Situated in the Museum’s ‘Apothecary Shoppe’ display, can be found several items of iconic blue and white Dutch Delft pottery. Careful research has uncovered some interesting history to share from the examples that we have in our collection.
Delft on display
Research has been carried out on three of our Dutch Delft items. One is an attractive plate with sprays of flowers (1739-1750) and another is a fruit (or strawberry) strainer dish (c.1725-1775) that usually pairs with a matching plate on a table to catch the moisture from strawberries or other soft fruits. The third item is a 17th century Delft tile with an endearing depiction of a mother and child.
In the case of our plate and fruit strainer dish we are fortunate to have evidence of the factory mark on their reverse side. The axe mark shows that both of these items were produced at the earthenware factory, De Porceleyn Bijl (The Porcelain Axe) whose workshop was active from 1657 to 1803.
The mark of the porcelain axe (or hatchet) on De Porceleyn Bijl pottery was established by Hubrecht Brouwer in 1679 and was used by J. Brouwer in 1759 and Hugo Brouwer in 1776. There is written record of Justus Brouwer registering the mark in 1764 when it was made compulsory to do so by the Guild of St. Luc (the Patron Saint of Artists) in that year. As we can see the factory was operated by the Brouwer family for several generations before it closed.
It is interesting to note that even though Dutch products were often referred to as ‘porcelain’, they were in fact tin-glazed earthenware. The fine Chinese porcelain was made from high fired white ceramics made predominantly of clay rich in kaolin in the north; porcelain stone was the main material in Southern China.
The other item on display is our Dutch Delft tile (1650-1655) in the traditional white with a blue central hand-painted figure of a mother or nurse with shopping basket and carrying an infant. The corner scrolls depicted are of the “ox-head” design which was often used, with slight differences, by many individuals or factories.
In 1647 in the Netherlands, at the cessation of the Chinese (and Japanese) porcelain export trade to Europe, local potteries experienced a surge of expansion and success. Chief among these were the workshops in Delft; the blue and white tin-glazed earthenware plaques, dishes, and ornamental objects produced in that city often emulated Chinese models in design and motif.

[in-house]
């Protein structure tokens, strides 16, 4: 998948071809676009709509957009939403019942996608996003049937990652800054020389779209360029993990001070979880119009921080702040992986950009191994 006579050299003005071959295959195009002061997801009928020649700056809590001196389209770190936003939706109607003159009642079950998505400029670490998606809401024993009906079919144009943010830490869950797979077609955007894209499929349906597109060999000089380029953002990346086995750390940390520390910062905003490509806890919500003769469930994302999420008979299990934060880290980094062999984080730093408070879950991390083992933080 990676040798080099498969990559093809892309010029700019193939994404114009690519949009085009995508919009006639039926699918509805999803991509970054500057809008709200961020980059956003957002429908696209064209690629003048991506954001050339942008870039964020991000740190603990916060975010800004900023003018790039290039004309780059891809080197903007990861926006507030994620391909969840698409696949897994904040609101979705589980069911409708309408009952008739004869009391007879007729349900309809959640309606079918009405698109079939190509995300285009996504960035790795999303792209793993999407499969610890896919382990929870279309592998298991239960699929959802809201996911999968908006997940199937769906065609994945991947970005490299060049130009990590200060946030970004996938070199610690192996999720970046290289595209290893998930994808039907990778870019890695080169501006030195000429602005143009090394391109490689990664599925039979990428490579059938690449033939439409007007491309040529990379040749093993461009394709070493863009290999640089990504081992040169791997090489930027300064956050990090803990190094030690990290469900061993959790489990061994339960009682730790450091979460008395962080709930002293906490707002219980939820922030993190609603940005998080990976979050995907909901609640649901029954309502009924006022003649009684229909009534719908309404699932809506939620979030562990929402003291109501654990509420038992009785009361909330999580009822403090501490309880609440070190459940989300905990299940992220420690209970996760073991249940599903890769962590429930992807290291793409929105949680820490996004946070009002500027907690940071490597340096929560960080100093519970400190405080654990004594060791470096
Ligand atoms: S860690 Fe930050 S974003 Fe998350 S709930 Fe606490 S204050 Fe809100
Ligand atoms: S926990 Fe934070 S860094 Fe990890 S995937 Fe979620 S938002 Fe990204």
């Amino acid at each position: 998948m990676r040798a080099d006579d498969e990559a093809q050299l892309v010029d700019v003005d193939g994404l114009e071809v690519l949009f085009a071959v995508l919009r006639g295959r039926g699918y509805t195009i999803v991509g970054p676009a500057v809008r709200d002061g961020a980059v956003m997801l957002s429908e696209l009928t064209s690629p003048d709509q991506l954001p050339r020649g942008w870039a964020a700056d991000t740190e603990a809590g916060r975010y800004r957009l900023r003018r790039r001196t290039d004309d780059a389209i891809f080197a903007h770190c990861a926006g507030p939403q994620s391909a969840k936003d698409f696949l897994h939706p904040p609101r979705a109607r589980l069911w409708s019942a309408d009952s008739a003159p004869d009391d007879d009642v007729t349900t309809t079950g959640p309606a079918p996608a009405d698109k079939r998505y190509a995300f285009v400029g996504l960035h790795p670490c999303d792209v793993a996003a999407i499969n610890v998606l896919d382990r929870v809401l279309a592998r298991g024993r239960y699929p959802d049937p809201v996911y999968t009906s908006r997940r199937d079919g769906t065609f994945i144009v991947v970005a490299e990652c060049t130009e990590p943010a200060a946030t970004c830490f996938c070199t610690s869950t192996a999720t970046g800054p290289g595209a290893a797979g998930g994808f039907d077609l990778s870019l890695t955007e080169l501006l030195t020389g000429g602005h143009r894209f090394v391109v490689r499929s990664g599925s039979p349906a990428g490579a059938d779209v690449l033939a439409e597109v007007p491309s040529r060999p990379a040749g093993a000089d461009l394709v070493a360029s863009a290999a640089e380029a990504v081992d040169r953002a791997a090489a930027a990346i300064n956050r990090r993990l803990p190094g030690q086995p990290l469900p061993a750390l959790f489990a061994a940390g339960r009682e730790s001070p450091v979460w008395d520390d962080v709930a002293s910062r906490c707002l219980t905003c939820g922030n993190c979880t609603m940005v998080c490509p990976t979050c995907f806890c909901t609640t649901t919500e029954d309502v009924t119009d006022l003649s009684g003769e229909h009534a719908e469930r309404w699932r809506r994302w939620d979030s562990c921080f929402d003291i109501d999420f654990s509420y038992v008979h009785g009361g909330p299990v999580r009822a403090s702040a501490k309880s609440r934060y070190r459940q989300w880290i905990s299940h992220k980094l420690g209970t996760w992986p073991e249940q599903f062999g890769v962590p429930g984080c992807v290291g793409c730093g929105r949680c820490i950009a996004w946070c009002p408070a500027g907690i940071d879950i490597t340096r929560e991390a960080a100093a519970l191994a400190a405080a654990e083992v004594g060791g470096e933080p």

The seventeenth century is rightly referred to as a Golden Age of Dutch art. Schools of painting arose in cities such as Amsterdam, Delft, Haarlem, Utrecht, and Dordrecht, where a variety of genres were developed and the production of decorative arts flourished. Civic bodies and wealthy lay citizens, including merchants who made their fortunes in Holland’s vast overseas trade empire, were key patrons.
However, by the eighteenth century the Low Countries, exhausted by the intermittent wars for political independence and trading rights of the previous century, slip from cultural prominence and wealth. Rival countries England and France meanwhile rise to great political power and economic strength, and are the seat of major intellectual developments that give rise to the Enlightenment and the Neoclassical movement in the arts and architecture.
It was during the declining economic climate in the Low Countries, that the technique that had been copied from the Chinese and Japanese by the Dutch and used for centuries, was then copied in England and Delftware began to be made at Bristol, London, Dublin, Glasgow and Liverpool.
We have an example of British Delftware on display here at the Abbey Museum. Our little Delftware flower vase was made in one of the many potteries that flourished in London.
This photo of our somewhat damaged vase is very similar to a vase (almost as damaged) currently in the Museum of London. While we think ours came from Lambeth, their vase was found during the archaeological dig of a pottery factory with the most colourful name of the Pickleherring Pothouse, in Southwark c.1618-1723.
There is no doubt that throughout the years Dutch Delft has managed to retain it’s aura of authenticity. Collectors and tourists still flock to the city of Delft to see originals in museums; purchase pieces at auctions for their collections; or buy mass-produced modern replicas.
We are extremely fortunate to have these authentic pieces of16th and 18th century Dutch Delft on display. Visit us at the Abbey Museum to enjoy these and a few more of the ‘unexpected treasures’ we have in the Abbey Museum.